Is it Discrimination to Ban a Muslim Employee from Wearing a Headscarf at Work?
The Advocate General has been asked to consider this point in a Belgian case referred to the European Court of Justice (ECJ). The Advocate General’s opinion is not binding but the ECJ often follow the opinion when giving their final ruling.
The employer in question had a policy whereby employees were not permitted to wear any visible religious, political or philosophical symbols in the workplace. As a result a Muslim employee was prevented from wearing an Islamic headscarf at work.
The Advocate General held that the policy affected all employees equally and was not based on stereotypes or prejudice against one or more particular religions or religious beliefs in general and that therefore it did not amount to direct discrimination.
Even if it did amount to direct discrimination, the Advocate General’s opinion was that the headscarf ban could be regarded as a genuine occupational requirement due to the employer’s policy of requiring religious and ideological neutrality because of their broad range of customers.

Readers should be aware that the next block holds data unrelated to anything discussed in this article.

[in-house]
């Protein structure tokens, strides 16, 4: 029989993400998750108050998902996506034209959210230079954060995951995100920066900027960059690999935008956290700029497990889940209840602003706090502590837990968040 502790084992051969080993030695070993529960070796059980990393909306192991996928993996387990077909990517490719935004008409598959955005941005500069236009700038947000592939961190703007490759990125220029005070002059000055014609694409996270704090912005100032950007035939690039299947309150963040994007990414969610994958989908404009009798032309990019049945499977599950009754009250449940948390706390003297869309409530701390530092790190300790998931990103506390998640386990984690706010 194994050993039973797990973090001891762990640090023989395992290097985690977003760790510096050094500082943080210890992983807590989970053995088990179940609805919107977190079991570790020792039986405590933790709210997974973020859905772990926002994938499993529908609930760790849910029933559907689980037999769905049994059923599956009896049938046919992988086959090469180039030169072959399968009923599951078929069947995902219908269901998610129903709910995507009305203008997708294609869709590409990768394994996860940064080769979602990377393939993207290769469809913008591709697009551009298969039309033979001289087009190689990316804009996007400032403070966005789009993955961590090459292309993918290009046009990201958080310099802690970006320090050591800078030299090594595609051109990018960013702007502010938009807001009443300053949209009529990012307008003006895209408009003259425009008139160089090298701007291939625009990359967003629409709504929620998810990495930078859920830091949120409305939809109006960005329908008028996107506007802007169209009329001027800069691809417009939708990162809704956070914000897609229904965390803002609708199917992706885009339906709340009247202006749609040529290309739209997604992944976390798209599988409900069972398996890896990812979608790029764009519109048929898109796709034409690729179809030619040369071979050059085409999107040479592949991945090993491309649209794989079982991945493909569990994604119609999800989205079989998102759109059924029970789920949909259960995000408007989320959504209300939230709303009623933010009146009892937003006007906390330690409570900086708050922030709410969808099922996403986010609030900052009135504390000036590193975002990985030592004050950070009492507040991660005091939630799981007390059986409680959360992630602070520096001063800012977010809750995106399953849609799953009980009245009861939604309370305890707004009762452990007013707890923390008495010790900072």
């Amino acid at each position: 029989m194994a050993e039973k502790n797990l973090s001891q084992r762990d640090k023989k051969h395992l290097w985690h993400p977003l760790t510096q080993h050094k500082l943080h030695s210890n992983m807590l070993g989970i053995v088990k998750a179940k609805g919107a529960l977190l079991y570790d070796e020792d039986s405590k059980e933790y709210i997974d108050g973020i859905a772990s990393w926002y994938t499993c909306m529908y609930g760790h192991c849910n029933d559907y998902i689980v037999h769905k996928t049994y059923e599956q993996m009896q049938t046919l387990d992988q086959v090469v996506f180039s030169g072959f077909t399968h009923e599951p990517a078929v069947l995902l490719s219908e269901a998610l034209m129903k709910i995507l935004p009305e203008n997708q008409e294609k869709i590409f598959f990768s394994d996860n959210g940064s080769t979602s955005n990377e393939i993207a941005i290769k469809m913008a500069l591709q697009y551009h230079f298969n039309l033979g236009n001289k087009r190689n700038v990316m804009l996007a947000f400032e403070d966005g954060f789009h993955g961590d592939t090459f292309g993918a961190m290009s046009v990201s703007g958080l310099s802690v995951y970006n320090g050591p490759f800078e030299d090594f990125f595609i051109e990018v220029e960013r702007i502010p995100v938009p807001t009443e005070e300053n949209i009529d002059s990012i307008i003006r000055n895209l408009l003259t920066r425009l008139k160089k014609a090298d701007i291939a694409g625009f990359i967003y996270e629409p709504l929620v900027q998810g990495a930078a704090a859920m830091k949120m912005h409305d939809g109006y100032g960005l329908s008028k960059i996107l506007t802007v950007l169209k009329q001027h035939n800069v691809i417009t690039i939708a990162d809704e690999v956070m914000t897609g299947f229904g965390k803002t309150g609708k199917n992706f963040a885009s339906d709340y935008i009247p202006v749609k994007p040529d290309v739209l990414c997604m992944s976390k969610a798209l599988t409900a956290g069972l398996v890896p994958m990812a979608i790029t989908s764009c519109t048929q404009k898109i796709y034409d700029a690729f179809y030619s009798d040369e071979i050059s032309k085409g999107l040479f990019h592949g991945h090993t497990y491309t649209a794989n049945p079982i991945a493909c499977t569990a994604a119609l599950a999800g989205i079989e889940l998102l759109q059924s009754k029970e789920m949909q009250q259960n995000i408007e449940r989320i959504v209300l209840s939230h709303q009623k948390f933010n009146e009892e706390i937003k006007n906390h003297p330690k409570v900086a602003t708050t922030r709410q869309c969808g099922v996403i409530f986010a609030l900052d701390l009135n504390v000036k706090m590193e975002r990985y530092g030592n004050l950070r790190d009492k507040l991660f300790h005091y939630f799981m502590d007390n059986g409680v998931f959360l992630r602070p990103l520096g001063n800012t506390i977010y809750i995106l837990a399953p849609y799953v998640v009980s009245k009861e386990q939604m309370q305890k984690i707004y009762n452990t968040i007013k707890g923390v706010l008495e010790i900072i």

It was found that the ban did have the potential to amount to indirect discrimination as it was capable of putting individuals of particular religions and beliefs at a disadvantage when compared to other employees. However the Advocate General found that the occupational requirement exemption mentioned above could also apply here.
It was held that unlike other protected characteristics such as sex, race and ethnic origin, religion and belief was an area over which an employer could exert an influence, which could include requiring employees to moderate the exercise of religion in the workplace. It is however important to note that the degree of moderation will depend on the particular facts of each case.
The ECJ’s final decision is expected within three to six months and will be the first time they have ruled on Muslim headscarves and the outcome of the case is therefore awaited with much interest.